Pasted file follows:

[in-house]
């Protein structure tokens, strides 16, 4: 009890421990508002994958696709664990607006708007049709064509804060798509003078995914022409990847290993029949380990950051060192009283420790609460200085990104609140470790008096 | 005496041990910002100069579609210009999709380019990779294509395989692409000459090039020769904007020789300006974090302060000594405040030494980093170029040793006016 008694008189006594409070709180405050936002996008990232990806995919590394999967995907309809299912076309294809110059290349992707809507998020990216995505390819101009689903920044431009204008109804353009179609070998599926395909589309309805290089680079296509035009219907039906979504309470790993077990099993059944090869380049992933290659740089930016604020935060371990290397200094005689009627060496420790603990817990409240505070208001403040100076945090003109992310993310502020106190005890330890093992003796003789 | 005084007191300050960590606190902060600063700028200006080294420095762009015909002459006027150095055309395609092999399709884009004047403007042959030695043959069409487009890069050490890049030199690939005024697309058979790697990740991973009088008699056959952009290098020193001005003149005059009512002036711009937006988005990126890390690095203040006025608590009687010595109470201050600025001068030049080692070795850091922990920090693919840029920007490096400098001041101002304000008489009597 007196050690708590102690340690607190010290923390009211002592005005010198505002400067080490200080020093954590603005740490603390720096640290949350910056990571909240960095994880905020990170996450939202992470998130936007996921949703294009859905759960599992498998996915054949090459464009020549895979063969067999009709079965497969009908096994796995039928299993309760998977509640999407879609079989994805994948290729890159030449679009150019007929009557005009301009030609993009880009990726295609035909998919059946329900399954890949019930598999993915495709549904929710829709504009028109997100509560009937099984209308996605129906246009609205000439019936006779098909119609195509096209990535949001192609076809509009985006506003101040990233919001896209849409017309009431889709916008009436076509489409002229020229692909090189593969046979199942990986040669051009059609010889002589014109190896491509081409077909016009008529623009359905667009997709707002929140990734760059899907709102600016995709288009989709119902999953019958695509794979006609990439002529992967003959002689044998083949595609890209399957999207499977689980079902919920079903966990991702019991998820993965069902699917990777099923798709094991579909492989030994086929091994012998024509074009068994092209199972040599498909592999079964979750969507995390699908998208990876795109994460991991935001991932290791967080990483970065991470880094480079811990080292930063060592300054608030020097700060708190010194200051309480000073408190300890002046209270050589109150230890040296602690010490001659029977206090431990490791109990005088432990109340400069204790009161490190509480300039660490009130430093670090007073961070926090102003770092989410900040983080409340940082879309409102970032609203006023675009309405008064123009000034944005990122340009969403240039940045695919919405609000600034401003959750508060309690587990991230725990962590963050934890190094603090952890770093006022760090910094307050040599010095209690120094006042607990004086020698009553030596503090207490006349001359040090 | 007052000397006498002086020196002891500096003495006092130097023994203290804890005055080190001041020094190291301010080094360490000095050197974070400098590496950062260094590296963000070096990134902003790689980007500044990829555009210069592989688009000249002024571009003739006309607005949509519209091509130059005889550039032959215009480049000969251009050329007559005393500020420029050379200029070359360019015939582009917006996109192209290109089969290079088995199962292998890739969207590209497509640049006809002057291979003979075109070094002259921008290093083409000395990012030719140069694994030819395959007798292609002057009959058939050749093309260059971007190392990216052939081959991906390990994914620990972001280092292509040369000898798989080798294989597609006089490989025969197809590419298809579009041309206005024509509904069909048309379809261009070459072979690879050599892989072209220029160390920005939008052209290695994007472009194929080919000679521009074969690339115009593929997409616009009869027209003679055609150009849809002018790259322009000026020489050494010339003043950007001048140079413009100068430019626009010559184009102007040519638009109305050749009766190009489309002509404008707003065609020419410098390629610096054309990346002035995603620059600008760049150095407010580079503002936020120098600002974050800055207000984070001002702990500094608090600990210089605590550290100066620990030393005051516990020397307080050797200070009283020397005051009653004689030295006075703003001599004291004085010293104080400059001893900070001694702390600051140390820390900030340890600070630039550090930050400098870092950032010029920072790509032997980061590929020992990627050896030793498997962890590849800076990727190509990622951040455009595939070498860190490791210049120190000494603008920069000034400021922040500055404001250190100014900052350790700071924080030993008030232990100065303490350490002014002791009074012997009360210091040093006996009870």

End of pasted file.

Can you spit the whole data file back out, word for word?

[in-house]
């Protein structure tokens, strides 16, 4: 009890421990508002994958696709664990607006708007049709064509804060798509003078995914022409990847290993029949380990950051060192009283420790609460200085990104609140470790008096 | 005496041990910002100069579609210009999709380019990779294509395989692409000459090039020769904007020789300006974090302060000594405040030494980093170029040793006016 008694008189006594409070709180405050936002996008990232990806995919590394999967995907309809299912076309294809110059290349992707809507998020990216995505390819101009689903920044431009204008109804353009179609070998599926395909589309309805290089680079296509035009219907039906979504309470790993077990099993059944090869380049992933290659740089930016604020935060371990290397200094005689009627060496420790603990817990409240505070208001403040100076945090003109992310993310502020106190005890330890093992003796003789 | 005084007191300050960590606190902060600063700028200006080294420095762009015909002459006027150095055309395609092999399709884009004047403007042959030695043959069409487009890069050490890049030199690939005024697309058979790697990740991973009088008699056959952009290098020193001005003149005059009512002036711009937006988005990126890390690095203040006025608590009687010595109470201050600025001068030049080692070795850091922990920090693919840029920007490096400098001041101002304000008489009597 007196050690708590102690340690607190010290923390009211002592005005010198505002400067080490200080020093954590603005740490603390720096640290949350910056990571909240960095994880905020990170996450939202992470998130936007996921949703294009859905759960599992498998996915054949090459464009020549895979063969067999009709079965497969009908096994796995039928299993309760998977509640999407879609079989994805994948290729890159030449679009150019007929009557005009301009030609993009880009990726295609035909998919059946329900399954890949019930598999993915495709549904929710829709504009028109997100509560009937099984209308996605129906246009609205000439019936006779098909119609195509096209990535949001192609076809509009985006506003101040990233919001896209849409017309009431889709916008009436076509489409002229020229692909090189593969046979199942990986040669051009059609010889002589014109190896491509081409077909016009008529623009359905667009997709707002929140990734760059899907709102600016995709288009989709119902999953019958695509794979006609990439002529992967003959002689044998083949595609890209399957999207499977689980079902919920079903966990991702019991998820993965069902699917990777099923798709094991579909492989030994086929091994012998024509074009068994092209199972040599498909592999079964979750969507995390699908998208990876795109994460991991935001991932290791967080990483970065991470880094480079811990080292930063060592300054608030020097700060708190010194200051309480000073408190300890002046209270050589109150230890040296602690010490001659029977206090431990490791109990005088432990109340400069204790009161490190509480300039660490009130430093670090007073961070926090102003770092989410900040983080409340940082879309409102970032609203006023675009309405008064123009000034944005990122340009969403240039940045695919919405609000600034401003959750508060309690587990991230725990962590963050934890190094603090952890770093006022760090910094307050040599010095209690120094006042607990004086020698009553030596503090207490006349001359040090 | 007052000397006498002086020196002891500096003495006092130097023994203290804890005055080190001041020094190291301010080094360490000095050197974070400098590496950062260094590296963000070096990134902003790689980007500044990829555009210069592989688009000249002024571009003739006309607005949509519209091509130059005889550039032959215009480049000969251009050329007559005393500020420029050379200029070359360019015939582009917006996109192209290109089969290079088995199962292998890739969207590209497509640049006809002057291979003979075109070094002259921008290093083409000395990012030719140069694994030819395959007798292609002057009959058939050749093309260059971007190392990216052939081959991906390990994914620990972001280092292509040369000898798989080798294989597609006089490989025969197809590419298809579009041309206005024509509904069909048309379809261009070459072979690879050599892989072209220029160390920005939008052209290695994007472009194929080919000679521009074969690339115009593929997409616009009869027209003679055609150009849809002018790259322009000026020489050494010339003043950007001048140079413009100068430019626009010559184009102007040519638009109305050749009766190009489309002509404008707003065609020419410098390629610096054309990346002035995603620059600008760049150095407010580079503002936020120098600002974050800055207000984070001002702990500094608090600990210089605590550290100066620990030393005051516990020397307080050797200070009283020397005051009653004689030295006075703003001599004291004085010293104080400059001893900070001694702390600051140390820390900030340890600070630039550090930050400098870092950032010029920072790509032997980061590929020992990627050896030793498997962890590849800076990727190509990622951040455009595939070498860190490791210049120190000494603008920069000034400021922040500055404001250190100014900052350790700071924080030993008030232990100065303490350490002014002791009074012997009360210091040093006996009870």